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Are These Medical Devices Safe? (Duodenoscopes)
Though there had been dozens of reported cases at several hospitals before, the issue of contaminated duodenoscopes didn't become a mainstream topic until early 2015.
April 20, 2015
3 Min Read
Though there had been dozens of reported cases at several hospitals before, the issue of contaminated duodenoscopes didn't become a mainstream topic until early 2015. In February and the months since, headlines were filled with news of Carbapenem-resistant Enterobacteriaceae (CRE) infections at Los Angeles's Ronald Reagan UCLA Medical Center and up to 179 patients that may have been exposed to the CRE bacteria.
It was found that the bacteria had contaminated a type of endoscope called an endoscopic retrograde cholangiopancreatography (ERCP) duodenoscope, used to diagnose and treat diseases of the liver, bile duct, and pancreas.
These duodenoscopes can be difficult to sterilize completely becuase they have what FDA calls a "movable 'elevator' mechanism...[that] changes the angle of the accessory exiting the accessory channel," making the procedure easier and more useful, but also creating tiny spaces that can be hard to brush or clean perfectly. Despite adherence to manufacturer sterilization standards and national guidelines, some scopes were still found to have CRE bacteria on them.
Complicating the story further, FDA revealed that the duodenoscope model used in the UCLA cases, made by Olympus America Inc., never received FDA approval because Olympus initially believed agency review was not required. The company submitted a 510(k) after FDA requested it; that submission is apparently still under review. Olympus has since released new, validated reprocessing procedures for this duodenoscope model.
"Really, what we're looking forward to is maybe a design change that eliminates the accumulation of biofilm that is probably responsible for these organisms residing in the instruments" despite a fairly vigorous reprocessing protocol.
—Frank Nemec MD, patient advocate and board member of Hepatitis Outbreaks National Organization for Reform (HONOReform)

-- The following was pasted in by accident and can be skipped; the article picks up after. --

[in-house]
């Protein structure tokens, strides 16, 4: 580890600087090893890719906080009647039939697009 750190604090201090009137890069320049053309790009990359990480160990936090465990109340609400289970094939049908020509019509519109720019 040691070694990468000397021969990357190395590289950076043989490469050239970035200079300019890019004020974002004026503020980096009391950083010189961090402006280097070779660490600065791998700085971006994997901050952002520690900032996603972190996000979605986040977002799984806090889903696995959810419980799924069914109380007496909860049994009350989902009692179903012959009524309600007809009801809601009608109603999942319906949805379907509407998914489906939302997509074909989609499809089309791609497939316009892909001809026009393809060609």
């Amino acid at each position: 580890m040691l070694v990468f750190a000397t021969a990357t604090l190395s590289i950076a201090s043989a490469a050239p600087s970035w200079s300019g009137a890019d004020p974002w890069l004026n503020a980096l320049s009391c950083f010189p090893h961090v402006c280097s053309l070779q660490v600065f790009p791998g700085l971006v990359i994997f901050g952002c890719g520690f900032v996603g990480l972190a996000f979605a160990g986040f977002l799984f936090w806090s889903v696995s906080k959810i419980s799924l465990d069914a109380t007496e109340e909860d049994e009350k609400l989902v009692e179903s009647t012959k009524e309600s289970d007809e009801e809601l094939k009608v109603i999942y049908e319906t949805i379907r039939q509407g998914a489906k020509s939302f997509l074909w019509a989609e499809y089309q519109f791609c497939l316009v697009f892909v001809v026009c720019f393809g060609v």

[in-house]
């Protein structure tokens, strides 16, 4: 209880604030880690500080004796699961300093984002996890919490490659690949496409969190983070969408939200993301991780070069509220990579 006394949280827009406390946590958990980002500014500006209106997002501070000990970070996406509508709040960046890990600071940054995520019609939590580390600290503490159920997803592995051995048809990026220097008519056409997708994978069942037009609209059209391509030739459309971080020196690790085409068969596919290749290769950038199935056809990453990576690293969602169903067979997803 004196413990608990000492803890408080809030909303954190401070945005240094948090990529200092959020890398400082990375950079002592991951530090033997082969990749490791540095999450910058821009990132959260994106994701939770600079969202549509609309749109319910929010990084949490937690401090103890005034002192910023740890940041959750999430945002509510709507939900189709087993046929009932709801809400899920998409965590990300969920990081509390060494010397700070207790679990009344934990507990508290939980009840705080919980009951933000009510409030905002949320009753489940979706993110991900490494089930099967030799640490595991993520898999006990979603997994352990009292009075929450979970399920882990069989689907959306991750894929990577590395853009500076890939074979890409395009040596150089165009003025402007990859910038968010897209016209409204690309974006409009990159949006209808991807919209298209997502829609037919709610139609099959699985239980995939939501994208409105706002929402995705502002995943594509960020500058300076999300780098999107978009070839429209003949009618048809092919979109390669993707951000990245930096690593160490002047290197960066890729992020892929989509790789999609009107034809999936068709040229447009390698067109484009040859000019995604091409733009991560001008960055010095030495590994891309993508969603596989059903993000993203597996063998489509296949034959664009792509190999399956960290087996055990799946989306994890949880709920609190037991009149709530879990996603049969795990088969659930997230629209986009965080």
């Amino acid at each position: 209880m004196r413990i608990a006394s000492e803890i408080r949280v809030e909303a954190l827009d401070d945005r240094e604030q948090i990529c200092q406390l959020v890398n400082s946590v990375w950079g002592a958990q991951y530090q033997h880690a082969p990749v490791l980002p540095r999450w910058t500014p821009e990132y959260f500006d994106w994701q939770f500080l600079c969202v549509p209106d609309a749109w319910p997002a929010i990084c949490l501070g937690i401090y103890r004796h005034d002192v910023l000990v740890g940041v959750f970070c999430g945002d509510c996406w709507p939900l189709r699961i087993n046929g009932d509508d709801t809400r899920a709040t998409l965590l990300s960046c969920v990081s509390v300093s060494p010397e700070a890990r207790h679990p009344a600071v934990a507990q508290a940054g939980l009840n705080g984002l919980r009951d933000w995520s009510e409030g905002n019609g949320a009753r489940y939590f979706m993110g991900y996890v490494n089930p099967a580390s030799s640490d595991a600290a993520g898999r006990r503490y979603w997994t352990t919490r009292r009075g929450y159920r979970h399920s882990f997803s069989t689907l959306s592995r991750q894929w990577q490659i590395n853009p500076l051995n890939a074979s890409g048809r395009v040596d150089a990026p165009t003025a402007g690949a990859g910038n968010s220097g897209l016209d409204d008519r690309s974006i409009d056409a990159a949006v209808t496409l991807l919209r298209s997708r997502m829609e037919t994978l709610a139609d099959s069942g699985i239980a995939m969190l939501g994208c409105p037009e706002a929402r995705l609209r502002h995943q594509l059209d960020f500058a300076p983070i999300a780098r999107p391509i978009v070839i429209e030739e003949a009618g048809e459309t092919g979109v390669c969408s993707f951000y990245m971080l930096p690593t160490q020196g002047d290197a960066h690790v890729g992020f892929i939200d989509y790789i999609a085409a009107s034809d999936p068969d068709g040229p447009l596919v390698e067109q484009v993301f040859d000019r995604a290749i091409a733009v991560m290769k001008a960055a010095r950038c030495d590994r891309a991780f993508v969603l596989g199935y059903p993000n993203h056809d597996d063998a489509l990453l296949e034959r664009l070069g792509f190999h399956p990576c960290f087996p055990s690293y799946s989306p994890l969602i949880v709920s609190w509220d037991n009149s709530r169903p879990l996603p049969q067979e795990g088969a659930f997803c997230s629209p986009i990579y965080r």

"The emergence of drug-resistant microorganisms is a challenge to the entire healthcare community. Olympus is working with relevant medical societies and our customers in research of this emerging issue and the development of additional safeguards to prevent infection associated with endoscopic procedures including ERCP."
—Nacho Abia, president, Medical Systems Group, Olympus Corporation of the Americas, in a March 5 letter to customers
"Fortunately, the vast majority of ERCPs are conducted without incident and often the patient's great benefit. For most patients, the benefits of this potentially life-saving procedure far outweigh the risks of possible infection."
—William Maisel MD, MPH, FDA's deputer center director for science and chief scientist for FDA's Center for Devices and Radiological Health.
2011: Issues draft guidance on the topic of reprocessing of medical devices in health care settings.
February 19, 2015: FDA issues a safety communication about difficulties in cleaning ERCP duodenoscopes. The agency recommends a few best practices in addition to following manufacturer instructions.
March 4, 2015: FDA issues an update to its safety communication, noting that the agency does not plan to order market removal of the Olympus duodenoscope model because this could cause a shortage of available devices needed to conduct approximately 500,000 annual ERCP procedures.
March 2015: FDA schedules a meeting of the Gastroenterology and Urology Devices Panel of the Medical Devices Advisory Committee for May 14–15, 2015 to discuss this issue.
March 17, 2015: Publishes final guidance on the topic of reprocessing of medical devices in health care settings.
March 26, 2015: Issues another safety communication, pointing readers to the new, validated reprocessing instructions from Olympus.
[Image courtesy of Olympus America Inc.]
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